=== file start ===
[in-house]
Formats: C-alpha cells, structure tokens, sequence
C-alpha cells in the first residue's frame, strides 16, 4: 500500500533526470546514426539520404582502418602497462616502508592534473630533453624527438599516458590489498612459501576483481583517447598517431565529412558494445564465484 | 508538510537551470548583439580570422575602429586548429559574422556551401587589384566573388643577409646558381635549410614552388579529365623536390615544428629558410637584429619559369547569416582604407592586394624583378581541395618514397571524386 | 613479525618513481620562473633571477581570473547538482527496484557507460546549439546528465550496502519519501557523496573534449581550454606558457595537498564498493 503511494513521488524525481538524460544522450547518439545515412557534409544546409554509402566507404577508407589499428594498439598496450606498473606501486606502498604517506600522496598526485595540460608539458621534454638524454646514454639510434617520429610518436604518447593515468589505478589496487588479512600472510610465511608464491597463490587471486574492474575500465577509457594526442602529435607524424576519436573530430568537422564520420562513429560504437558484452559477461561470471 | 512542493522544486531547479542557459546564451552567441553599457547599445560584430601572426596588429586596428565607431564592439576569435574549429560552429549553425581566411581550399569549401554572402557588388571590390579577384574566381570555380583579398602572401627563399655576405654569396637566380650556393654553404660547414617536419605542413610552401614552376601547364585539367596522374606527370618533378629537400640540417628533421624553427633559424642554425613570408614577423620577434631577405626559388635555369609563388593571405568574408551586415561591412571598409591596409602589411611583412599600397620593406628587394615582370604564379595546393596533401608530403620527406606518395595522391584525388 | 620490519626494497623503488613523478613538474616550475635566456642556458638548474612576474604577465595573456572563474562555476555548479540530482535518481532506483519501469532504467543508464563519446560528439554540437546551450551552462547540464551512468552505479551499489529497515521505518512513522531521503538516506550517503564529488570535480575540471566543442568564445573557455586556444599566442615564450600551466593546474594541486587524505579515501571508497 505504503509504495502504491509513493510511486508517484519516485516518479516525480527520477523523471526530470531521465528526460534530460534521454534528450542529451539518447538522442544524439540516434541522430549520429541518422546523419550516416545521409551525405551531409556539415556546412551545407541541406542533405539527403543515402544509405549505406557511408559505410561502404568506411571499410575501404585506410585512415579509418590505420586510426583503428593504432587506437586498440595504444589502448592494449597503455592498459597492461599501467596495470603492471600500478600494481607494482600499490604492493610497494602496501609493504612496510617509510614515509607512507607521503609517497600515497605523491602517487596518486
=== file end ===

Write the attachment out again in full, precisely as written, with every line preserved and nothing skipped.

[in-house]
Formats: C-alpha cells, structure tokens, sequence
C-alpha cells in the first residue's frame, strides 16, 4: 500500500533526470546514426539520404582502418602497462616502508592534473630533453624527438599516458590489498612459501576483481583517447598517431565529412558494445564465484 | 508538510537551470548583439580570422575602429586548429559574422556551401587589384566573388643577409646558381635549410614552388579529365623536390615544428629558410637584429619559369547569416582604407592586394624583378581541395618514397571524386 | 613479525618513481620562473633571477581570473547538482527496484557507460546549439546528465550496502519519501557523496573534449581550454606558457595537498564498493 503511494513521488524525481538524460544522450547518439545515412557534409544546409554509402566507404577508407589499428594498439598496450606498473606501486606502498604517506600522496598526485595540460608539458621534454638524454646514454639510434617520429610518436604518447593515468589505478589496487588479512600472510610465511608464491597463490587471486574492474575500465577509457594526442602529435607524424576519436573530430568537422564520420562513429560504437558484452559477461561470471 | 512542493522544486531547479542557459546564451552567441553599457547599445560584430601572426596588429586596428565607431564592439576569435574549429560552429549553425581566411581550399569549401554572402557588388571590390579577384574566381570555380583579398602572401627563399655576405654569396637566380650556393654553404660547414617536419605542413610552401614552376601547364585539367596522374606527370618533378629537400640540417628533421624553427633559424642554425613570408614577423620577434631577405626559388635555369609563388593571405568574408551586415561591412571598409591596409602589411611583412599600397620593406628587394615582370604564379595546393596533401608530403620527406606518395595522391584525388 | 620490519626494497623503488613523478613538474616550475635566456642556458638548474612576474604577465595573456572563474562555476555548479540530482535518481532506483519501469532504467543508464563519446560528439554540437546551450551552462547540464551512468552505479551499489529497515521505518512513522531521503538516506550517503564529488570535480575540471566543442568564445573557455586556444599566442615564450600551466593546474594541486587524505579515501571508497 505504503509504495502504491509513493510511486508517484519516485516518479516525480527520477523523471526530470531521465528526460534530460534521454534528450542529451539518447538522442544524439540516434541522430549520429541518422546523419550516416545521409551525405551531409556539415556546412551545407541541406542533405539527403543515402544509405549505406557511408559505410561502404568506411571499410575501404585506410585512415579509418590505420586510426583503428593504432587506437586498440595504444589502448592494449597503455592498459597492461599501467596495470603492471600500478600494481607494482600499490604492493610497494602496501609493504612496510617509510614515509607512507607521503609517497600515497605523491602517487596518486